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Sunday, September 9, 2012

A Writing Exercise

This is not a novel I’m working on. This was something I wrote for me, just to practice. Enjoy!

A thin layer of dust covered everything.  The room no longer stood ready for an occupant at an instant’s notice- it would take several hours, now, to dust all the tables and shelves with their various items.  Normally this room was immaculate, but not now.    Now dust muted shapes and softened edges, making everything look surreal. Usually a busy room, the center of all activity, the room had an air of hopelessness, as though it had stopped believing that anyone would ever come back. 
            Even if the room hadn’t seemed to stop believing, the young man in the chair next to the widow certainly had.  Ordinarily this much dust would have him sneezing hard enough to blow his spectacles off his face, but he had been sitting there before the first particle of dust had landed.  She was not here to tell him to banish the dust.  She was not here to remind him that cleaning was his responsibility, or to threaten that she would make him do it the long way if he let it slide for too long.  She was not here, and the dust had been gathering for three days.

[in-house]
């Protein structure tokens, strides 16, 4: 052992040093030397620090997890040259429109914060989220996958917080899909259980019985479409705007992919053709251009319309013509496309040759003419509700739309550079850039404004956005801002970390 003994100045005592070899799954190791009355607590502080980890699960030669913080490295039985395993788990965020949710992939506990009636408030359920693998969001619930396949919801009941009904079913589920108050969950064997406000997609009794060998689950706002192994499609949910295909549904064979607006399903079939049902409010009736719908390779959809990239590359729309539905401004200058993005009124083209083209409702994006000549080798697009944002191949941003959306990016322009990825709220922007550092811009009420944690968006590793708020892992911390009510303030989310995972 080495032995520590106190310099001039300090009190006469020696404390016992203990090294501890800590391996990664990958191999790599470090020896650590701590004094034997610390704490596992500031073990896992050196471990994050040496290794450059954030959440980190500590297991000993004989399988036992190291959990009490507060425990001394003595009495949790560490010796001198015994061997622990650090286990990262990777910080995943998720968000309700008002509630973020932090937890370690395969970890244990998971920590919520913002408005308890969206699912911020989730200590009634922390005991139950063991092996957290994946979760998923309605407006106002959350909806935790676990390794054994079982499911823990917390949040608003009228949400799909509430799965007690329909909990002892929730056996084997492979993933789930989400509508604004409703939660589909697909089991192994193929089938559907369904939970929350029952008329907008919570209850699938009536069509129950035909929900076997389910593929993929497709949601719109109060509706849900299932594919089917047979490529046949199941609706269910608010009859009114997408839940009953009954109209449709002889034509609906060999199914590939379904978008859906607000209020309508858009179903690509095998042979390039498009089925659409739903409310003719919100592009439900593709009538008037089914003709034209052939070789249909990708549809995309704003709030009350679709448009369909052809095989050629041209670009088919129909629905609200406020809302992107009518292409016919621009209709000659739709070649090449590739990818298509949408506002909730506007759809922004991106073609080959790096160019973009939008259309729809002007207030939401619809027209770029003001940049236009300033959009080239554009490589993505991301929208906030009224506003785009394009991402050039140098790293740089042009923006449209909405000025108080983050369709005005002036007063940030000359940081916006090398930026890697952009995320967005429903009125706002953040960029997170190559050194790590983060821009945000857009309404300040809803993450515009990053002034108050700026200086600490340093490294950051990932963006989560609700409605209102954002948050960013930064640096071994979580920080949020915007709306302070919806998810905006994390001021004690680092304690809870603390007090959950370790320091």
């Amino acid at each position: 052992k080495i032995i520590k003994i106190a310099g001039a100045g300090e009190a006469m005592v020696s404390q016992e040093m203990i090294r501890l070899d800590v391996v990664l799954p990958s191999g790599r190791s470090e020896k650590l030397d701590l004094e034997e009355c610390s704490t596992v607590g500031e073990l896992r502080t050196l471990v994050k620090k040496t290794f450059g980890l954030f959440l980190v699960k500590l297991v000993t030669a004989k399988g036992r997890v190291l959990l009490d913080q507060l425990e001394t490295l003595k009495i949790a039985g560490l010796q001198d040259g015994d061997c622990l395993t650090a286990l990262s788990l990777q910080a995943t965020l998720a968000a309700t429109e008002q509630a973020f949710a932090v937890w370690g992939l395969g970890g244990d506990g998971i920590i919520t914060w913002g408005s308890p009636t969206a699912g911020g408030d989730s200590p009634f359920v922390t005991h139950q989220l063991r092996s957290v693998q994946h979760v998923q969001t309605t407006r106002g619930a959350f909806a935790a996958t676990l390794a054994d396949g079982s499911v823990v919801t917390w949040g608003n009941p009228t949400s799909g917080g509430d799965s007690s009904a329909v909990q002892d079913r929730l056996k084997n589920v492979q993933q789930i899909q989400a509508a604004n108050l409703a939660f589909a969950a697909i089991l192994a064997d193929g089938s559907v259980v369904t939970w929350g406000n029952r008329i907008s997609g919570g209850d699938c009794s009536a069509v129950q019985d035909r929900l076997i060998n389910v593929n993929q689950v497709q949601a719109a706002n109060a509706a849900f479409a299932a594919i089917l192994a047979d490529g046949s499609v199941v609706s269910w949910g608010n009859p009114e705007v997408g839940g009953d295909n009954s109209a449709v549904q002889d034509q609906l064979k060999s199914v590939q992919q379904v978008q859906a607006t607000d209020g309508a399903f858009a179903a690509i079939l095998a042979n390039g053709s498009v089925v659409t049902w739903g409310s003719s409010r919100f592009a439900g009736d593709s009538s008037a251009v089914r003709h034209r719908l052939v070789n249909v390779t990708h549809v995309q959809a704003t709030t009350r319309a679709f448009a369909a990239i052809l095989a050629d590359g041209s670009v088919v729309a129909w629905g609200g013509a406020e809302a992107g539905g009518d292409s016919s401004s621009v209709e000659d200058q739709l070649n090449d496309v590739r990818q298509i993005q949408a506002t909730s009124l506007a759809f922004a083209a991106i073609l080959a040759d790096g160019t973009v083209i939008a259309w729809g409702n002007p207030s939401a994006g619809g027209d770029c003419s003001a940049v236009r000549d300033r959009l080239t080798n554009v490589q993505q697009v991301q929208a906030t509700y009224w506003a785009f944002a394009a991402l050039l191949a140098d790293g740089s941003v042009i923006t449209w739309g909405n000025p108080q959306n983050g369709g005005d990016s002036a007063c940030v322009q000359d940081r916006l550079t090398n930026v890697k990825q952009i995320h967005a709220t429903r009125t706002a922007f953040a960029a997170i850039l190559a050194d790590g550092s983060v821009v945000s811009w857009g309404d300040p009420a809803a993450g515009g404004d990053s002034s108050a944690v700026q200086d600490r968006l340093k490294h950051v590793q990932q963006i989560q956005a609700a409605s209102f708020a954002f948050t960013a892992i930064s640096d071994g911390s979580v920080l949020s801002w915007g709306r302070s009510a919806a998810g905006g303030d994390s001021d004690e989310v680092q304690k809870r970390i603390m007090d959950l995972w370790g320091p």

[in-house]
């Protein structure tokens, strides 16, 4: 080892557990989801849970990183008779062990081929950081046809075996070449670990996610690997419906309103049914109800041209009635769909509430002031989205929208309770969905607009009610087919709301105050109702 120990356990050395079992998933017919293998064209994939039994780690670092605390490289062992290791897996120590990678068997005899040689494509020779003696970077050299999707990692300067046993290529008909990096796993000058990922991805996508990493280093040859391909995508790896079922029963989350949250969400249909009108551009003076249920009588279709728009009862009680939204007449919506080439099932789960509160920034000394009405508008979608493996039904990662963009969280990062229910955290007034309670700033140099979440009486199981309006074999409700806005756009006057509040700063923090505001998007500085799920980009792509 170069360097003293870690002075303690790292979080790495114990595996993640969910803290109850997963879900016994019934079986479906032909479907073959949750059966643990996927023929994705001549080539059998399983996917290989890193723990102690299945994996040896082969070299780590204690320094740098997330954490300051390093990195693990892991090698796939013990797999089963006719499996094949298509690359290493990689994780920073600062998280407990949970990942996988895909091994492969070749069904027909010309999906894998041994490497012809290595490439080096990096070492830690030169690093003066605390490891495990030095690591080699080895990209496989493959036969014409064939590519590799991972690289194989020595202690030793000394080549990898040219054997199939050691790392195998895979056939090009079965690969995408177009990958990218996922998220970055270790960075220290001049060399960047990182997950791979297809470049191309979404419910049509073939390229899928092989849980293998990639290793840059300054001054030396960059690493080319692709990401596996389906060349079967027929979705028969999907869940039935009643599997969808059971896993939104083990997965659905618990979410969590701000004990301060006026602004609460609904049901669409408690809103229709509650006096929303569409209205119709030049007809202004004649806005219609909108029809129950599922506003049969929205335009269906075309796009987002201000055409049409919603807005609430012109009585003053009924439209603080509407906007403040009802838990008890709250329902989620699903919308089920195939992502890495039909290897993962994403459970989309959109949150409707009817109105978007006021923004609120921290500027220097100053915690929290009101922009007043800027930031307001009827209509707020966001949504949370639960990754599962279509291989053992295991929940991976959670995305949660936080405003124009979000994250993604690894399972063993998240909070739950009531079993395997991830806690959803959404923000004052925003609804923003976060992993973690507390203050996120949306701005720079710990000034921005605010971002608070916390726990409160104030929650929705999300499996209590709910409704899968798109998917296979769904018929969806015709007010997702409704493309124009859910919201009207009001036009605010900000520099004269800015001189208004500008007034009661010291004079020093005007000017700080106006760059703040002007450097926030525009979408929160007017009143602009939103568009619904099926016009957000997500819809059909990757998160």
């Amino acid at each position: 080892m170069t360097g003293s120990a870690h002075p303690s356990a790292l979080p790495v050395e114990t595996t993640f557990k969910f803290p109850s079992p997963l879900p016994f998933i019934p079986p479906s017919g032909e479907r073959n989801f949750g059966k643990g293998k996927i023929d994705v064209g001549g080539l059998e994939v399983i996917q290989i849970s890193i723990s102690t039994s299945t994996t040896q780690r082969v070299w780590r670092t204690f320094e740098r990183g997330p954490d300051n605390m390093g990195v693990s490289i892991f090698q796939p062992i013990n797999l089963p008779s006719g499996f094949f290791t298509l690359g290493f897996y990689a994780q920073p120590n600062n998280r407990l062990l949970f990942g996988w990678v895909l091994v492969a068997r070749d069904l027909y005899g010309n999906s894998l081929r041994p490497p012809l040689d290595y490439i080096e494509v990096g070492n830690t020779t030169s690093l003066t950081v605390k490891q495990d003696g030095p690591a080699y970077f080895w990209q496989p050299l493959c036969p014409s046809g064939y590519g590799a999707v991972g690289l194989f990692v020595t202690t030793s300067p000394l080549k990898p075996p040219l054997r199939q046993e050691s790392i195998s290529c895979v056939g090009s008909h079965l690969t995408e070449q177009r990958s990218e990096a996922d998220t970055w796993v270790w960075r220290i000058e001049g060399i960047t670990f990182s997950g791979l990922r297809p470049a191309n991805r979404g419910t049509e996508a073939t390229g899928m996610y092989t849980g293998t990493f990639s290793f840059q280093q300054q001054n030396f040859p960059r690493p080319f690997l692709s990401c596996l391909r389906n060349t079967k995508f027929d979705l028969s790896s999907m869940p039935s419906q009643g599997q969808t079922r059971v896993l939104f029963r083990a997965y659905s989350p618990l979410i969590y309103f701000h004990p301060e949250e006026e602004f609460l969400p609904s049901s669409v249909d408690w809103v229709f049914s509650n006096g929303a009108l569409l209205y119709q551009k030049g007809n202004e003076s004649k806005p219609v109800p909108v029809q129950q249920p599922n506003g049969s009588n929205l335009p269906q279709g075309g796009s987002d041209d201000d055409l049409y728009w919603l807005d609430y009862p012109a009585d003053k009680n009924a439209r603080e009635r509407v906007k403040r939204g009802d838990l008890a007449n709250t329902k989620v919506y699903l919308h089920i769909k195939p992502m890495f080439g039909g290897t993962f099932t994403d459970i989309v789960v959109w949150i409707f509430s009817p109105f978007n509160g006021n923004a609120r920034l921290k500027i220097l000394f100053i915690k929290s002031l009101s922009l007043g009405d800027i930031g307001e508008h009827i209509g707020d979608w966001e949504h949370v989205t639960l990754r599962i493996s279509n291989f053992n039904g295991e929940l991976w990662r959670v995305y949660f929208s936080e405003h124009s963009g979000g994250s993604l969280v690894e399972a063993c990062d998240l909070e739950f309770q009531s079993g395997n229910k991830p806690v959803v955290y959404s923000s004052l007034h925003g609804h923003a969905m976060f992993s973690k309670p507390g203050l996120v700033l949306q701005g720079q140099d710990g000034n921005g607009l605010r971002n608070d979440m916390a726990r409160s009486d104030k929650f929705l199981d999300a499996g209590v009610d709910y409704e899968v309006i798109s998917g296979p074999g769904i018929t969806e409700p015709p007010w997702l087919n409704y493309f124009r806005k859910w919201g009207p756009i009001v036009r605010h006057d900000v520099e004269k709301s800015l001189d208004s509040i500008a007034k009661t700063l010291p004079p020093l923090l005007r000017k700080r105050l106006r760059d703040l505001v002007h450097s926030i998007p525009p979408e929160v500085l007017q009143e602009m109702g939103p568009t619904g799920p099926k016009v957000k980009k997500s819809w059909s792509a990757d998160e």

The young man listened limply to the drizzle of water falling outside the window.  Not enough to be a proper rain, the water still pooled and slid across the ground.  The dirt had been so saturated in blood that even three days later it could not hold any more liquid.  The remains of her flower garden were being washed away.  The young man closed his eyes, remembering his surprise that one such as she would have a flower garden, something so pretty and delicate and normal.  He imagined the water swirling through the bed of trampled daisies, stripping the few remaining petals, and sweeping the carcasses of flowers down towards the stream and beyond his vision.